More and more Malaysians are travelling all over the world as tour packages and flight tickets are becoming more affordable due to stiff market competition.
Then, there are many people like 59-year-old Sue Lim, who shy away from leisure trips because of excruciating knee joint pains. Having to climb up and down the bus and walking fast to keep up with the tour group makes her apprehensive about joining group tours.
Three months ago, Lim’s neighbour Khadijah, 56, a retiree and avid traveller, introduced a joint health supplement for her joint pains.
Today, Lim’s knees are pain-free and she’s off hunting with Khadijah for some sweet travel deals at a travel fair near home.
Knee joint pains are fairly common in middle-aged and older people, usually brought about by a condition known as osteoarthritis (OA).
Sometimes termed degenerative joint disease or degenerative arthritis, OA is the most common chronic condition of the joints. It can affect any joint, but it occurs most frequently in the knees, hips, lower back and neck.
OA is a condition characterised by the breakdown of the joint cartilage. Cartilage is the part of the joint that cushions the ends of the bones and allows easy movement of joints.
The cartilage in the joint is important because it allows the joint to move smoothly and helps prevent friction between bones.
However, as people approach middle age, they tend to find that their joint cartilage regrowth is unable to keep up with the rate of wear and tear. When the joint cartilage wears out, it causes pain, inflammation and swelling.
Common OA symptoms to look out for include:
- Joint pain – This is experienced by more than a third of osteoarthritis sufferers. Joint pain is typically worse during periods of activity and eases with rest.
- Stiffness – especially in the hands, knees, hips and spine, are common in people with OA, particularly after getting out of bed in the morning or after sitting for a long time. To help avoid stiffness from inactivity, your doctor may recommend low-impact exercises like swimming and cycling.
- Reduced range of motion is another common symptom. Your doctor may recommend special range-of-motion exercises to keep your joints flexible.
- Muscle weakness and reduced muscular function is often experienced by those with OA. Some studies have shown that muscle weakness can actually be a contributing factor in the development of OA, particularly that of the knee.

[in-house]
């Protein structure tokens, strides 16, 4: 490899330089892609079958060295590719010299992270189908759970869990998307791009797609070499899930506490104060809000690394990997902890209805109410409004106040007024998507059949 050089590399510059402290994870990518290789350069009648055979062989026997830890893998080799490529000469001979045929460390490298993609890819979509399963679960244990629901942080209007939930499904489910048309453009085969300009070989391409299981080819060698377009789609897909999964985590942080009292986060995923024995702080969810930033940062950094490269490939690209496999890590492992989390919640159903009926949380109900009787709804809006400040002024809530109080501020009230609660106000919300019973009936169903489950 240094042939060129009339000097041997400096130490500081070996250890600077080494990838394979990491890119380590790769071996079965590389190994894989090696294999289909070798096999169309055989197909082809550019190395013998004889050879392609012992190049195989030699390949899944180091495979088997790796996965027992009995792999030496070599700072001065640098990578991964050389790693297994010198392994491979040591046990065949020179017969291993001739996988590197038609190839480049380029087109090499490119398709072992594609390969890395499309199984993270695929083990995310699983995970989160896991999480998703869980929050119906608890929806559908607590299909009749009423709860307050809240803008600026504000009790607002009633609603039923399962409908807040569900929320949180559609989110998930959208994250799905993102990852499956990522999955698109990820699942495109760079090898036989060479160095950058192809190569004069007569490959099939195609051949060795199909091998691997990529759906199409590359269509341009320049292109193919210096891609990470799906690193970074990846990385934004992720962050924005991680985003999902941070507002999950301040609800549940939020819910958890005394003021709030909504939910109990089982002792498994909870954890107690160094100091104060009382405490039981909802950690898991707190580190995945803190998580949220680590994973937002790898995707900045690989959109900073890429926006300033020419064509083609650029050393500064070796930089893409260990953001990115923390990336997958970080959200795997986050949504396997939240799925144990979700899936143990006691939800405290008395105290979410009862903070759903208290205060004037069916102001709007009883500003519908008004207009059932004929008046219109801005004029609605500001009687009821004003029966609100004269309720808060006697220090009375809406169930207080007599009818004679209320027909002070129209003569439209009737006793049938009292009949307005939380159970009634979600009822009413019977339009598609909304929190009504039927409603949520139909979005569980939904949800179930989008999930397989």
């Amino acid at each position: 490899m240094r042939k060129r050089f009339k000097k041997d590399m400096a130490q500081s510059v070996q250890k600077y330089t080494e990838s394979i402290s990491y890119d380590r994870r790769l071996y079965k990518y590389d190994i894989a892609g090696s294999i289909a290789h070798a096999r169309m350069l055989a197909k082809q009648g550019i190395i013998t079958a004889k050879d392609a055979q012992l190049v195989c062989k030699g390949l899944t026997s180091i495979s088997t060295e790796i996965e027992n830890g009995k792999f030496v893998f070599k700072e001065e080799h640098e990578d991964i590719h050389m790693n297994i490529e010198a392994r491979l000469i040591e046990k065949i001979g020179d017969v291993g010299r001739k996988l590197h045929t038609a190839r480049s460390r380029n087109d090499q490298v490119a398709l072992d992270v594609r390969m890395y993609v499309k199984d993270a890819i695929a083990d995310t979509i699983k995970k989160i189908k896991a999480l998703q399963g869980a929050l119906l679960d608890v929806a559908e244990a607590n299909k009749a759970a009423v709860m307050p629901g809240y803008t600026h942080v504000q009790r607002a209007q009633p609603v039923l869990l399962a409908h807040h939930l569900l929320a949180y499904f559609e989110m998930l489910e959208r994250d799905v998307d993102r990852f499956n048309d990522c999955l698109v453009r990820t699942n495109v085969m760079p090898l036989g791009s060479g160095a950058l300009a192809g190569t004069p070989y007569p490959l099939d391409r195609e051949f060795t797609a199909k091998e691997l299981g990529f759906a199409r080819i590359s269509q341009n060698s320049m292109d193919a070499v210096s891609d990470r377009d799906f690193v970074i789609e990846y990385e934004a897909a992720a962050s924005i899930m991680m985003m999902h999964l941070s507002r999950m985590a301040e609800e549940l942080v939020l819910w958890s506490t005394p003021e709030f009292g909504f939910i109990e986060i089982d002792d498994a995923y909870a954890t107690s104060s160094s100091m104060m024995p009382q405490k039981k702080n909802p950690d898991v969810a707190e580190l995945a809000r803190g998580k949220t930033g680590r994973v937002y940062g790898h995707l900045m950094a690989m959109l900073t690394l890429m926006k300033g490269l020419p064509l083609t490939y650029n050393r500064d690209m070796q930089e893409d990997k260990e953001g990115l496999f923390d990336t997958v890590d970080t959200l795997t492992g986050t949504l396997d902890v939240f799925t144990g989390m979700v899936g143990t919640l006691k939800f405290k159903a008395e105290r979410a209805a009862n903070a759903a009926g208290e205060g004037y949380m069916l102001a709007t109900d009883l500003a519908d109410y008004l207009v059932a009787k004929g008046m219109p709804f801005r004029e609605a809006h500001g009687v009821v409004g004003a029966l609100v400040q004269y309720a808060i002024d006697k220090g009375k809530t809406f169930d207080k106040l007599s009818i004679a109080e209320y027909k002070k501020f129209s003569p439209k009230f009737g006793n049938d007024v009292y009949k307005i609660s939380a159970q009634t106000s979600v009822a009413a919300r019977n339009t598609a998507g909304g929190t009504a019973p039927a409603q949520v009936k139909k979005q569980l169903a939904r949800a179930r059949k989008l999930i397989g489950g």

- Joint cracking and creaking are often felt and heard by some people with OA. This happens as cartilage wears away, allowing the bones in the joint to move against each other. If you have cartilage loss or damage because of OA, you may benefit from surgery to replace the cartilage.
Alternatively, your healthcare professional may introduce to you some well-known joint health nutrients such as glucosamine, chondroitin and MSM.
Glucosamine and chondroitin are produced naturally in the body and are building blocks of cartilage in the joints. Glucosamine is involved in building and repairing cartilage that surrounds joints. However, as the body ages, less amounts of glucosamine are produced.
On the other hand, chondroitin, which is also found in the cartilage, is mainly involved in the “attraction” of fluid (acts as a water magnet) that lubricates the joints and gives rigidity to the cartilage.
Glucosamine is often taken together with chondroitin and are important nutritional compounds that are essential to rebuild strong, flexible cartilage.
The United States Arthritis Foundation recommends 1,500mg glucosamine and 800-1,200mg of chondroitin daily for OA. You should allow a reasonable amount of time to notice any benefits.
There was a recent consumer satisfaction survey conducted with over 200 Malaysians who were taking a clinically-tested glucosamine and chondroitin supplement; 98.2% of the users agreed that the product relieved their joint pains effectively, as well as improved their flexibility and mobility.
Many nations across the globe such as the US, United Kingdom and Australia also regularly observe very positive results in the treatment of OA when oral MSM supplement is added to glucosamine and chondroitin nutritional therapy.
MSM is a natural form of the sulphur found in our living tissues. It delivers sulphur to the body in a useable way to help strengthen join connective tissues.
Supplemental MSM helps to support healthy joints and connective tissues such as tendon, cartilage, ligaments and muscle. Studies have also found that MSM helps to reduce stiffness and swelling, thus reducing pain and improving flexibility.
MSM appears to be the ideal companion to glucosamine and chondroitin. So, if you are currently taking only glucosamine and chondroitin, you may be missing out on the synergistic benefits of MSM.
The US Arthritis Foundation recommends starting with a dose of 500mg twice a day, and increasing gradually to 1,000mg twice a day. After starting MSM, allow a reasonable amount of time to notice any benefits.